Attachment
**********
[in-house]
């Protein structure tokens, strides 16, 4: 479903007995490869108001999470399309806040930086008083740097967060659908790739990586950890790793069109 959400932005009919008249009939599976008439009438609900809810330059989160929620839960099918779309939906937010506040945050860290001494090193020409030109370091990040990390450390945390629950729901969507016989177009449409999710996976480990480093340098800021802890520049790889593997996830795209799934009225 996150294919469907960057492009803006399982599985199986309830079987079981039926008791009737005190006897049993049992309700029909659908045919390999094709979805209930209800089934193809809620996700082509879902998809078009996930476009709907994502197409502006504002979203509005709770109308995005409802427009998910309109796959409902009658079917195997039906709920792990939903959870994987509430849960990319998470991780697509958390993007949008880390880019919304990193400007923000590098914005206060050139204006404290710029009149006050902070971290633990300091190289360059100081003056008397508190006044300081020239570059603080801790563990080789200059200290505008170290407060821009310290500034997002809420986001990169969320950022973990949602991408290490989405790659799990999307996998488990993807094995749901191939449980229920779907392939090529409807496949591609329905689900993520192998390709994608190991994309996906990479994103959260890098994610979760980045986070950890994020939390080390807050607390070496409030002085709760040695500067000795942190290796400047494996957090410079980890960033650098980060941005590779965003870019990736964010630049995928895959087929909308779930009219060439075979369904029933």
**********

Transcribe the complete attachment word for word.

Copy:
[in-house]
């Protein structure tokens, strides 16, 4: 479903007995490869108001999470399309806040930086008083740097967060659908790739990586950890790793069109 959400932005009919008249009939599976008439009438609900809810330059989160929620839960099918779309939906937010506040945050860290001494090193020409030109370091990040990390450390945390629950729901969507016989177009449409999710996976480990480093340098800021802890520049790889593997996830795209799934009225 996150294919469907960057492009803006399982599985199986309830079987079981039926008791009737005190006897049993049992309700029909659908045919390999094709979805209930209800089934193809809620996700082509879902998809078009996930476009709907994502197409502006504002979203509005709770109308995005409802427009998910309109796959409902009658079917195997039906709920792990939903959870994987509430849960990319998470991780697509958390993007949008880390880019919304990193400007923000590098914005206060050139204006404290710029009149006050902070971290633990300091190289360059100081003056008397508190006044300081020239570059603080801790563990080789200059200290505008170290407060821009310290500034997002809420986001990169969320950022973990949602991408290490989405790659799990999307996998488990993807094995749901191939449980229920779907392939090529409807496949591609329905689900993520192998390709994608190991994309996906990479994103959260890098994610979760980045986070950890994020939390080390807050607390070496409030002085709760040695500067000795942190290796400047494996957090410079980890960033650098980060941005590779965003870019990736964010630049995928895959087929909308779930009219060439075979369904029933």